Wall Of Out Essay, Research Paper
Wall of Out
Robert Frost is one of the most popular and beloved of 20th-century American poets. His writings are of the character, people, and landscape of New England. Throughout his life while supporting his family, he suffered many financial and personal tragedies that contributed to his poetry. His poetry often has symbolic, metaphysical significance that is concerned with human tragedy, the complexity of life, and acceptance of personal burdens. ?Mending Wall? and ?Out, Out-? are poems of Robert Frost that exemplify this significance. After discussing both poems, I will also discuss Robert Frost?s use of theme, tone, and style.
?Mending Wall? is about two neighbors who make repairs on a wall that has been damaged by hunters. While one of the neighbors ponders why they must have a wall, the other neighbor is stuck with the notion that ?Good fences make good neighbors? (Robert Frost, Mending Wall l. 27,45). But is this all the poem has to offer? ?Mending Wall? has a greater symbolic meaning. The wall itself symbolizes a grudge that one person has for another. One neighbor is the good spirit while the other is the dark disposition. The repeated meeting to repair the fence symbolizes an effort to make amends, but when the wall is rebuilt, it is as if the quarrel is unsolved. The wall gives opportunity to communicate when it is down, but communication is once again cut off when it is built up again. The lines ?Something there is that doesn?t love a wall, That want it down.? I
could say ?Elves to him, But it?s not elves exactly, and I?d rather He said it for himself? (Robert Frost, ?Mending Wall? l. 34-38) asks the question ?what is it that keeps this grudge between us even though we both want it gone?? The neighbor is imagined as ?an oldstone savage? (Robert Frost, ?Mending Wall? l. 40) meaning he is too hard headed or barbaric to come to reason. In Frost?s own essay, ?Education of Poetry,? he writes, ?Poetry provides the one permissible way of saying one thing and meaning another.?
?Out, Out-? could be thought of as a poem about an arbitrary death of a young boy that could have been easily avoided or a Freudian ?slip? of the boy losing his hand. As when the boy?s hand is severed, his ?first outcry is a rueful laugh.? (Robert Frost, ?Out, Out-? l. 19). From the line ?The buzz-saw snarled and rattled in the yard.? (Robert Frost, Out, Out-? l. 1), Robert Frost personifies the buzz-saw as a animal or beast. The boy and the saw appear to be separate from the serenity of the life around them. This life being the ?Five mountain ranges one behind the other under the sunset far into Vermont? (Robert Frost, ?Out, Out-? l. 5,6). The boy and the saw are like one mindless machine that continues to work with a mechanical indifference to the signs that the days work is done. The speaker makes a plead: ?Call it a day, I wish they might have said to please the boy by giving him the half hour that a boy counts so much when saved from work? (Robert Frost, ?Out, Out-? l. 10,11,12). From these lines, Frost points out the perversion of working a boy all day as if a slave. The boy?s life is one of productivity, and when he dies, he is ?No more to build on there.? (Robert Frost, ?Out, Out-? l. 33). The reader could see this poem as a warning to society about the mental oppression of child labor.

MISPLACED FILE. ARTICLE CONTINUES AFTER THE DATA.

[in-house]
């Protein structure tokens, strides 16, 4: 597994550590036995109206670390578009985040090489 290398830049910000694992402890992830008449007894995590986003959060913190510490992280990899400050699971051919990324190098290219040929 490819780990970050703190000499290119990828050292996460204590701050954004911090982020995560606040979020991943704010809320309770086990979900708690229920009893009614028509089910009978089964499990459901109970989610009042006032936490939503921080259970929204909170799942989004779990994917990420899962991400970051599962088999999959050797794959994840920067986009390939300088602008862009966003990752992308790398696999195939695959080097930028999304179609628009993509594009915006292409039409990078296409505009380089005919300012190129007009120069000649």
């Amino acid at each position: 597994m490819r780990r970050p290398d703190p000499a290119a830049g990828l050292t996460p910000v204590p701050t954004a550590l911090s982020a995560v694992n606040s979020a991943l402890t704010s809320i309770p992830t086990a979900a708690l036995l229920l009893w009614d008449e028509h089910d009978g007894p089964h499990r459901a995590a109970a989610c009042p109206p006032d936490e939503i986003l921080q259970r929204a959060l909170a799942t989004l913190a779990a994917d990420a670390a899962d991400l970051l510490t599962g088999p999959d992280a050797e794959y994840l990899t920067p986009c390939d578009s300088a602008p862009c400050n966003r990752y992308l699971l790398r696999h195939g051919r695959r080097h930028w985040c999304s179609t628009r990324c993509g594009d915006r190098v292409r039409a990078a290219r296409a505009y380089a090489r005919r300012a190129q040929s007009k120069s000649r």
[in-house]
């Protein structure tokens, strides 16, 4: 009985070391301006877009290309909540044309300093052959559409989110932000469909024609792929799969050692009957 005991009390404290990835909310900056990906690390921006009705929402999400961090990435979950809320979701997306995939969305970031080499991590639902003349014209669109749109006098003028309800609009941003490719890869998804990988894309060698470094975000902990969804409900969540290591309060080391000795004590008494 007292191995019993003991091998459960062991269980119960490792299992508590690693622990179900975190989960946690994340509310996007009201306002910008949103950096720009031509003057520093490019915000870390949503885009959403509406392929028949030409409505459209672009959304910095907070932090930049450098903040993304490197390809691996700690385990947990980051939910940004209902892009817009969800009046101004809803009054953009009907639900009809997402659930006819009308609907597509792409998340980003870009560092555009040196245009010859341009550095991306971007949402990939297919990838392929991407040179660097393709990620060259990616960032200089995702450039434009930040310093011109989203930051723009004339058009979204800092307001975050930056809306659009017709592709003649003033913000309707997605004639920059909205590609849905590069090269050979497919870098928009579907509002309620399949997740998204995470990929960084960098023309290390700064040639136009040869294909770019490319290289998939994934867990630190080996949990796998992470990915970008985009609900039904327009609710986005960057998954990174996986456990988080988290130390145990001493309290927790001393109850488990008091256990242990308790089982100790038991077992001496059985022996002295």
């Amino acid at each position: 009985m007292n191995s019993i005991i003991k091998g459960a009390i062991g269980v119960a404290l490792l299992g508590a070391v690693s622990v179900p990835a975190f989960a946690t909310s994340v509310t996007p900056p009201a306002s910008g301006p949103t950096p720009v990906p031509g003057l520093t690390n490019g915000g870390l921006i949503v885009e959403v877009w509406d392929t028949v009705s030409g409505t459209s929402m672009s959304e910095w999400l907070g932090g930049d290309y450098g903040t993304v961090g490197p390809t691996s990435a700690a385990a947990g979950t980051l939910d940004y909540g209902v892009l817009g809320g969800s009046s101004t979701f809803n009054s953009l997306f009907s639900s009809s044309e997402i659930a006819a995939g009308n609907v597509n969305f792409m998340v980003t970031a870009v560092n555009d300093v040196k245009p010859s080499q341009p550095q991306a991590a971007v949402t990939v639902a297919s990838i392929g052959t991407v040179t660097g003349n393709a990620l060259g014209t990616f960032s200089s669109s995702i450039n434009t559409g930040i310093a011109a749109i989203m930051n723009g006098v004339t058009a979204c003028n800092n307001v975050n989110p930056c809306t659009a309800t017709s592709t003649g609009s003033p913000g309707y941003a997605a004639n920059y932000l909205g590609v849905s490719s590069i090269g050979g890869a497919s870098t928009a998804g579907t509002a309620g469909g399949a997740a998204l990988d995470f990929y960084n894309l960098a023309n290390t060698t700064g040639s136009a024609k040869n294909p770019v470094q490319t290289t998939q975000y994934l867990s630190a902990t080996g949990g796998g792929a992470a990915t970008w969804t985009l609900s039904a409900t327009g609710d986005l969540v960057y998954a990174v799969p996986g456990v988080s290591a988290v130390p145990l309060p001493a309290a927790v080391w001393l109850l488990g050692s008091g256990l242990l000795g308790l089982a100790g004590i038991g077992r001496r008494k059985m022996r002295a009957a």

Robert Frost?s themes are universal and attractive to the average reader. They offer the reader affirmative resolutions to conflicts in relation to those in Frost?s own life. Readers find comfort and encouragement in his themes.
Tone is used by Frost to communicate the emphasis of the poem. His use of tone helps the reader in understanding the poem. The tone he uses incorporates the use of reflection, sarcasm, and irony. Much of his language is spoken with a vocabulary that is natural and has a familiar texture.
The style that Frost uses is plain, direct, and conversational. It is simple on the surface but holds a depth of obscurity that is deceptively mysterious. He has a great understanding of meter and form using imagery and metaphor to set his works apart from other poetry. He allows the reader to ponder questions that require them to look to their morals for the answers. ?Mending Wall? demonstrates Frost?s command of lyrical verse, dramatic conversation and ironic commentary. It is written in blank verse with a varying meter.